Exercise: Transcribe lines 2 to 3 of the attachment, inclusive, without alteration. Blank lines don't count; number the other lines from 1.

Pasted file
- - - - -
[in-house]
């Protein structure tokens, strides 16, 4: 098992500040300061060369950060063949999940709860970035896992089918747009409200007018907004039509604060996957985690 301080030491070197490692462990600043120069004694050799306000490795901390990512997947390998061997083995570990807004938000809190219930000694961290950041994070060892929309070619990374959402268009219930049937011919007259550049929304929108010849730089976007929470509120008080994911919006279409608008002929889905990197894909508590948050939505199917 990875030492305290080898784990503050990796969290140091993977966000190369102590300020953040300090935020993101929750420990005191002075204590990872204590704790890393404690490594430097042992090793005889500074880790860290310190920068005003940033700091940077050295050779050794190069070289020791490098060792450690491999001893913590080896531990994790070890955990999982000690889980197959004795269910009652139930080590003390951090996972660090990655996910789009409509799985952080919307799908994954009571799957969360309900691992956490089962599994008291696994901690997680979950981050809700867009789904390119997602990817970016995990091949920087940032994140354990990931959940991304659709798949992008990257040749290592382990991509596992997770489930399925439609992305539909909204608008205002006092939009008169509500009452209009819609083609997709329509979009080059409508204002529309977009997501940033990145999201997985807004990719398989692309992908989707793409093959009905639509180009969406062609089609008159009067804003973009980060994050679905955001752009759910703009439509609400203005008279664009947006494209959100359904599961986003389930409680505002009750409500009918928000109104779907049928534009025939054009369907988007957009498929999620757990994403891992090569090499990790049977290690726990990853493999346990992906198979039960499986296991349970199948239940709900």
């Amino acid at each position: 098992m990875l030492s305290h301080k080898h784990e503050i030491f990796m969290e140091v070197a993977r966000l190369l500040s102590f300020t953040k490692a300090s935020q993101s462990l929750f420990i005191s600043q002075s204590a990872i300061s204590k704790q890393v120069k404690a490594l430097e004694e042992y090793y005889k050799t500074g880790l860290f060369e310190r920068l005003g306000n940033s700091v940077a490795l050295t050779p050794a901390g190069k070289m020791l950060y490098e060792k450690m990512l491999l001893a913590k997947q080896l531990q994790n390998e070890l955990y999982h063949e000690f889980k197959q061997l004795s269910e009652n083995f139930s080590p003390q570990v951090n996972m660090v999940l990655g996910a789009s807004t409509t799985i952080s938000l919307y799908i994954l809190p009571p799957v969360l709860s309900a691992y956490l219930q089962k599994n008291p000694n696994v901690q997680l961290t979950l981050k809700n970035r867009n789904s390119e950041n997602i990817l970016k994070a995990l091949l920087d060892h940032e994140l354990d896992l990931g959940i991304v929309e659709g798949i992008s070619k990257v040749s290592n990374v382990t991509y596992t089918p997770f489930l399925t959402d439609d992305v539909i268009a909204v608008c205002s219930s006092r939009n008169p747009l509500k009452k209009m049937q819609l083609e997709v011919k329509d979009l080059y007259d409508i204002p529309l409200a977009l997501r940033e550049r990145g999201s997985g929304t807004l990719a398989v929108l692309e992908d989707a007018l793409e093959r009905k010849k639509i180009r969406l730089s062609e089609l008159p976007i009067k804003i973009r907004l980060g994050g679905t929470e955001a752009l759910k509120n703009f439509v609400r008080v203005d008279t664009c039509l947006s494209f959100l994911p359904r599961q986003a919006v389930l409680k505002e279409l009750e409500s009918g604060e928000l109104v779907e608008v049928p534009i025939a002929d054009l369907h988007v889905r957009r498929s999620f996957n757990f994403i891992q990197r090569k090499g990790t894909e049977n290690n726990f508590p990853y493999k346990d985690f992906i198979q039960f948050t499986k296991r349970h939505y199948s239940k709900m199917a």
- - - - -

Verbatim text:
């Protein structure tokens, strides 16, 4: 098992500040300061060369950060063949999940709860970035896992089918747009409200007018907004039509604060996957985690 301080030491070197490692462990600043120069004694050799306000490795901390990512997947390998061997083995570990807004938000809190219930000694961290950041994070060892929309070619990374959402268009219930049937011919007259550049929304929108010849730089976007929470509120008080994911919006279409608008002929889905990197894909508590948050939505199917 990875030492305290080898784990503050990796969290140091993977966000190369102590300020953040300090935020993101929750420990005191002075204590990872204590704790890393404690490594430097042992090793005889500074880790860290310190920068005003940033700091940077050295050779050794190069070289020791490098060792450690491999001893913590080896531990994790070890955990999982000690889980197959004795269910009652139930080590003390951090996972660090990655996910789009409509799985952080919307799908994954009571799957969360309900691992956490089962599994008291696994901690997680979950981050809700867009789904390119997602990817970016995990091949920087940032994140354990990931959940991304659709798949992008990257040749290592382990991509596992997770489930399925439609992305539909909204608008205002006092939009008169509500009452209009819609083609997709329509979009080059409508204002529309977009997501940033990145999201997985807004990719398989692309992908989707793409093959009905639509180009969406062609089609008159009067804003973009980060994050679905955001752009759910703009439509609400203005008279664009947006494209959100359904599961986003389930409680505002009750409500009918928000109104779907049928534009025939054009369907988007957009498929999620757990994403891992090569090499990790049977290690726990990853493999346990992906198979039960499986296991349970199948239940709900």
């Amino acid at each position: 098992m990875l030492s305290h301080k080898h784990e503050i030491f990796m969290e140091v070197a993977r966000l190369l500040s102590f300020t953040k490692a300090s935020q993101s462990l929750f420990i005191s600043q002075s204590a990872i300061s204590k704790q890393v120069k404690a490594l430097e004694e042992y090793y005889k050799t500074g880790l860290f060369e310190r920068l005003g306000n940033s700091v940077a490795l050295t050779p050794a901390g190069k070289m020791l950060y490098e060792k450690m990512l491999l001893a913590k997947q080896l531990q994790n390998e070890l955990y999982h063949e000690f889980k197959q061997l004795s269910e009652n083995f139930s080590p003390q570990v951090n996972m660090v999940l990655g996910a789009s807004t409509t799985i952080s938000l919307y799908i994954l809190p009571p799957v969360l709860s309900a691992y956490l219930q089962k599994n008291p000694n696994v901690q997680l961290t979950l981050k809700n970035r867009n789904s390119e950041n997602i990817l970016k994070a995990l091949l920087d060892h940032e994140l354990d896992l990931g959940i991304v929309e659709g798949i992008s070619k990257v040749s290592n990374v382990t991509y596992t089918p997770f489930l399925t959402d439609d992305v539909i268009a909204v608008c205002s219930s006092r939009n008169p747009l509500k009452k209009m049937q819609l083609e997709v011919k329509d979009l080059y007259d409508i204002p529309l409200a977009l997501r940033e550049r990145g999201s997985g929304t807004l990719a398989v929108l692309e992908d989707a007018l793409e093959r009905k010849k639509i180009r969406l730089s062609e089609l008159p976007i009067k804003i973009r907004l980060g994050g679905t929470e955001a752009l759910k509120n703009f439509v609400r008080v203005d008279t664009c039509l947006s494209f959100l994911p359904r599961q986003a919006v389930l409680k505002e279409l009750e409500s009918g604060e928000l109104v779907e608008v049928p534009i025939a002929d054009l369907h988007v889905r957009r498929s999620f996957n757990f994403i891992q990197r090569k090499g990790t894909e049977n290690n726990f508590p990853y493999k346990d985690f992906i198979q039960f948050t499986k296991r349970h939505y199948s239940k709900m199917a």